Theoretical vs. Actual Cloud Threat Detection

Cloud Security

Theoretical vs. Actual Cloud Threat Detection: How Skyhawk Discovers Incidents Before They Become Breaches

Today’s security platforms can identify misconfigurations, open ports, unused permissions, and databases exposed to the internet. These are all issues that need to be corrected as they could be exploited to breach your data. The operative word here is could. You do not know if any of these things have happened. Alerts on these issues create panic, with teams working to lock down your environment, hoping that your company will not be in the news.  

Hope is not a strategy. 

At Skyhawk Security, we know how confusing it is to get potential breach data instead of actual. Companies often confuse the market by calling their alert functionality an ‘attack path’ which sounds a lot like Skyhawk’s Attack Sequence technology. The difference between the two is actually quite significant.  


An attack path tells you that if someone compromises a particular permission, they could then compromise an EC2 instance, and then they might exfiltrate data. Knowing how threat actors may gain access to high value assets is only part of the issue. Security teams need to then chase down alerts and try to determine which attack path is used, when. While this may provide some awareness, it is not threat detection.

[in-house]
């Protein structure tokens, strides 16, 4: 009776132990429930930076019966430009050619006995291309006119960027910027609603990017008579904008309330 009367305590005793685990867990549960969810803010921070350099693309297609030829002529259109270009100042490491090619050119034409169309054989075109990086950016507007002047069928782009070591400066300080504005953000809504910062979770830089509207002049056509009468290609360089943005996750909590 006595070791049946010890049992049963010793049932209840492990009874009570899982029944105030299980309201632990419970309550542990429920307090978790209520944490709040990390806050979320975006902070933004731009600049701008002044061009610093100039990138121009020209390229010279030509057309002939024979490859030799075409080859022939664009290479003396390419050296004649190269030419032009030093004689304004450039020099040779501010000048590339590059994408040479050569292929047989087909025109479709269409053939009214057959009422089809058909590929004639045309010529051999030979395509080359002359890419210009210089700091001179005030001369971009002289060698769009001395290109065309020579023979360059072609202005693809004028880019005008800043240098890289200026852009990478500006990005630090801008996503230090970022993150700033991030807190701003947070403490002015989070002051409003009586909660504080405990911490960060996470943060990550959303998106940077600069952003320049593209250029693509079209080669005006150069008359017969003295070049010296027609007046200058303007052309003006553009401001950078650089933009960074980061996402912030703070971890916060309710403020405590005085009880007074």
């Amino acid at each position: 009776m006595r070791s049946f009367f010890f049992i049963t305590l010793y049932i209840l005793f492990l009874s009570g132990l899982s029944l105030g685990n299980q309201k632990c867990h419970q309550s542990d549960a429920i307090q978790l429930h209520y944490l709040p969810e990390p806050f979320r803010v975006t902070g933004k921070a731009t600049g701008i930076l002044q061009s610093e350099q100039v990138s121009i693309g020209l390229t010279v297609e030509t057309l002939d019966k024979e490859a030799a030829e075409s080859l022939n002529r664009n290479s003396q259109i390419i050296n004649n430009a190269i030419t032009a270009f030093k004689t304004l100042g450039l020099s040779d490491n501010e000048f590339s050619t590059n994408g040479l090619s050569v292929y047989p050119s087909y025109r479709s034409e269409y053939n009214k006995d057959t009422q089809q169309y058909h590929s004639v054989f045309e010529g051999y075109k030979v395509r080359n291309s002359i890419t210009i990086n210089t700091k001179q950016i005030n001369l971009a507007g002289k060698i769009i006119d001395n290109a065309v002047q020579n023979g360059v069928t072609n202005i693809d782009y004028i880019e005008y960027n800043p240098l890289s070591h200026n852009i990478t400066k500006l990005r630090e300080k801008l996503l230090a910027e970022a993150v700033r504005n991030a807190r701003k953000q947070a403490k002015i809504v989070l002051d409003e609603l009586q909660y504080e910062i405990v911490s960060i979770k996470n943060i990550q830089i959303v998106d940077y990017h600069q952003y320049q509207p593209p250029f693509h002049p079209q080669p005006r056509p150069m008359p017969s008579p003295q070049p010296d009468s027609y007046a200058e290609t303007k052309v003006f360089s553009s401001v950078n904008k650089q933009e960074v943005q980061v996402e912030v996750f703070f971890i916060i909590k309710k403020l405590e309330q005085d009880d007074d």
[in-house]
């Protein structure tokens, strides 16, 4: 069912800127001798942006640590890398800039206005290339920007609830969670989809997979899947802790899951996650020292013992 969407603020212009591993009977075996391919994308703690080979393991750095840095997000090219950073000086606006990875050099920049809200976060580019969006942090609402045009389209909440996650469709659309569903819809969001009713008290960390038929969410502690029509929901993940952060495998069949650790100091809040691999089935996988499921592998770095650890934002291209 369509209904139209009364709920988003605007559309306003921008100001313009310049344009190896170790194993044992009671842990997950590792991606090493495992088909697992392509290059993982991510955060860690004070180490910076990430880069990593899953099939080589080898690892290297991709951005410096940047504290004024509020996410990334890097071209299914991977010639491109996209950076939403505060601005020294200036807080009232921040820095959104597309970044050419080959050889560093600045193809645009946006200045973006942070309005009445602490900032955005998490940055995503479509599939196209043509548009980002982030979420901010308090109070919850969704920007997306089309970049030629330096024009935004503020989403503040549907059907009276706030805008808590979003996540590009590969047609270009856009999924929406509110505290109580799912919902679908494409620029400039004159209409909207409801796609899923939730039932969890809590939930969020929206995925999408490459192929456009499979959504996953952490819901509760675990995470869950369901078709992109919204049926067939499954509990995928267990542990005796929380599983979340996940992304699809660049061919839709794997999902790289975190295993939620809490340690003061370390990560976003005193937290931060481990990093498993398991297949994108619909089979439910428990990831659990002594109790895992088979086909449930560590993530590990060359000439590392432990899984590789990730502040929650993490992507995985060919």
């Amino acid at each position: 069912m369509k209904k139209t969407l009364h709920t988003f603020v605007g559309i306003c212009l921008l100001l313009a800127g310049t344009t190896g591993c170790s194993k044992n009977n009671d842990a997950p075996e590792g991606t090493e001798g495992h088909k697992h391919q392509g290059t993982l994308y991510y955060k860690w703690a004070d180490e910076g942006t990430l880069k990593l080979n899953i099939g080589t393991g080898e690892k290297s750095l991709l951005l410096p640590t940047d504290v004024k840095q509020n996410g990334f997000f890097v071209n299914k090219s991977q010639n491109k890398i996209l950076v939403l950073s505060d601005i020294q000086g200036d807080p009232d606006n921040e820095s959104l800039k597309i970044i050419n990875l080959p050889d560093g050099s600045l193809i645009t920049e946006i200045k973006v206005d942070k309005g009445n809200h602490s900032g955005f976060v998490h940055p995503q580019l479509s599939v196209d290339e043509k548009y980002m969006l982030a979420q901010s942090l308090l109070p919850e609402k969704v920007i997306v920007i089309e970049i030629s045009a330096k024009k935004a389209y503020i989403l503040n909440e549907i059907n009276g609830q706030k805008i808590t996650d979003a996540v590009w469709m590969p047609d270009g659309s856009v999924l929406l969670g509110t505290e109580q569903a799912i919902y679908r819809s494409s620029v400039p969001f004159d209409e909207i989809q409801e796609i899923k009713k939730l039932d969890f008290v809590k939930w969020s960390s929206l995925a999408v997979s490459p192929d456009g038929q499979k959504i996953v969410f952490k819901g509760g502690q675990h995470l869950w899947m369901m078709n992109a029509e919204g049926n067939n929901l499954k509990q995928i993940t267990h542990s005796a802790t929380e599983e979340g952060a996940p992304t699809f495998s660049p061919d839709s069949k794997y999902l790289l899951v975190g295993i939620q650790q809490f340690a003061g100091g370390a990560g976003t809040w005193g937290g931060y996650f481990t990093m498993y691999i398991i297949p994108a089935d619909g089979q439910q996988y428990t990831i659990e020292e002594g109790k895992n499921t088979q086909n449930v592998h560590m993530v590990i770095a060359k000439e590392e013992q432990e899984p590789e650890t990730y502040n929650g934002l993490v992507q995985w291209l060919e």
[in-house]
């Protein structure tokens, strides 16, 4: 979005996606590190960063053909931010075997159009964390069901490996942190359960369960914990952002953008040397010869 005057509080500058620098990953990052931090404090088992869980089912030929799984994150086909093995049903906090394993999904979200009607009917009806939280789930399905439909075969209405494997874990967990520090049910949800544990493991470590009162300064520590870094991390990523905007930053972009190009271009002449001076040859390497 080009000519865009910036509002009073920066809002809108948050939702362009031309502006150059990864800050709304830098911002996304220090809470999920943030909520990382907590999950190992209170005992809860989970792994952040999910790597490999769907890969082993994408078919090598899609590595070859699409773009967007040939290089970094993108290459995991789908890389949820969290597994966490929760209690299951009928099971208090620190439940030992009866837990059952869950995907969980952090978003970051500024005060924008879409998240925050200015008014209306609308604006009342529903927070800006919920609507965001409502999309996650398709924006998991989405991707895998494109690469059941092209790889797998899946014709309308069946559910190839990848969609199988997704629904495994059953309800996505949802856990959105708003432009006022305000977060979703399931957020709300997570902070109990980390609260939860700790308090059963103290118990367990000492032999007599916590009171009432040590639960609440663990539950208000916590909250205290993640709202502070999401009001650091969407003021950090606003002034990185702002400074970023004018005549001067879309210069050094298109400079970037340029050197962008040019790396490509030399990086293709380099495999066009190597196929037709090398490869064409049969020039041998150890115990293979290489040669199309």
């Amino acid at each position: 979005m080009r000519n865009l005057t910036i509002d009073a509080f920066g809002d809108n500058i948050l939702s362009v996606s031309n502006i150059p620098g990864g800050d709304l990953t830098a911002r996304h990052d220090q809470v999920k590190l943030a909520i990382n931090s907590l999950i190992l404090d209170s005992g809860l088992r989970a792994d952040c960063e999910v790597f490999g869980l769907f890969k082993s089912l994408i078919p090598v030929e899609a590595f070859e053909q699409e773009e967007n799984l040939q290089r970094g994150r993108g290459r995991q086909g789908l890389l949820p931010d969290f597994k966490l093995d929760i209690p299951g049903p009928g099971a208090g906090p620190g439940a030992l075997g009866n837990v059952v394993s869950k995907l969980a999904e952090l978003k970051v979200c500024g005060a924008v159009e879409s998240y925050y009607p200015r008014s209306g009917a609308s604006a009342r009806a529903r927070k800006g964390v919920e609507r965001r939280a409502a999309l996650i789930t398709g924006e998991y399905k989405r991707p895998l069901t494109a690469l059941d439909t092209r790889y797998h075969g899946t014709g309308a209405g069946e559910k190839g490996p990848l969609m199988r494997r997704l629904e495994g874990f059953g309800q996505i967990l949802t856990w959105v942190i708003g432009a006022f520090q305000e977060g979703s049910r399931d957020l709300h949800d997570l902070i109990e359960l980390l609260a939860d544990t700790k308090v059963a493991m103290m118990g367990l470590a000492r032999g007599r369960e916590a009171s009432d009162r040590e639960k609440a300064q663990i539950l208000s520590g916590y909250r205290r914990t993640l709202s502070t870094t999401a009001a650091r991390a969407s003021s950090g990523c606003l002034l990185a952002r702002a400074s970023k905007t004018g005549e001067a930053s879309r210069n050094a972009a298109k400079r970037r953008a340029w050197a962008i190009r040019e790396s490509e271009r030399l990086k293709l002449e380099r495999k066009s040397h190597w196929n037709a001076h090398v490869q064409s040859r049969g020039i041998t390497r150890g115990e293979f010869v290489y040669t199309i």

Skyhawks’ attack sequence shows what is happening in your runtime environment – may, could, might, and possible are not Skyhawk’s focus. Your personalized, contextual attack sequence, based on an ML model specific to your infrastructure, shows with finality which assets, permissions, and data in your environment are on the cusp of a breach. The Skyhawk Synthesis Security Platform finds what we call ‘realerts’ based on a series’ of connected actual events and notifies the security team of issues that require attention. This saves considerable time and greatly reduces false positives. 

What are realerts? 

The diagram below outlines what we define as a realert. Most incidents or breaches are not a single event, they are a series of events, executed slowly, to enable threat actors to go undetected. Skyhawk sequences anomalous movements and behaviors and constantly reviews the overall risk of the sequence. Once the risk threshold of the sequence has been reached, it is then marked as an alert. This is done before an incident or threat becomes a breach.  

Skyhawk’s insight-driven Cloud Threat Detection & Response (CDR) platform dramatically reduces the time security teams spend trying to determine if a theoretical attack path represents an actual breach. Leverage Skyhawk’s security expertise to understand the malicious intent behind behaviors so your team focuses only on actual threats. Armed with this critical information, you can quickly contain the impact of the threat, so it never fully evolves to a breach.  Amazingly enough, realerts can be detected in minutes.  

Contact us today to start a proof-of-concept and see for yourself! 


The EU Network and Information Security (NIS) Directive will be update to a newer version, NIS2 on 17 October 2024.  NIS1 was signed exactly 8 years ago, on July 2016 with the aim of achieving “a high common level of security

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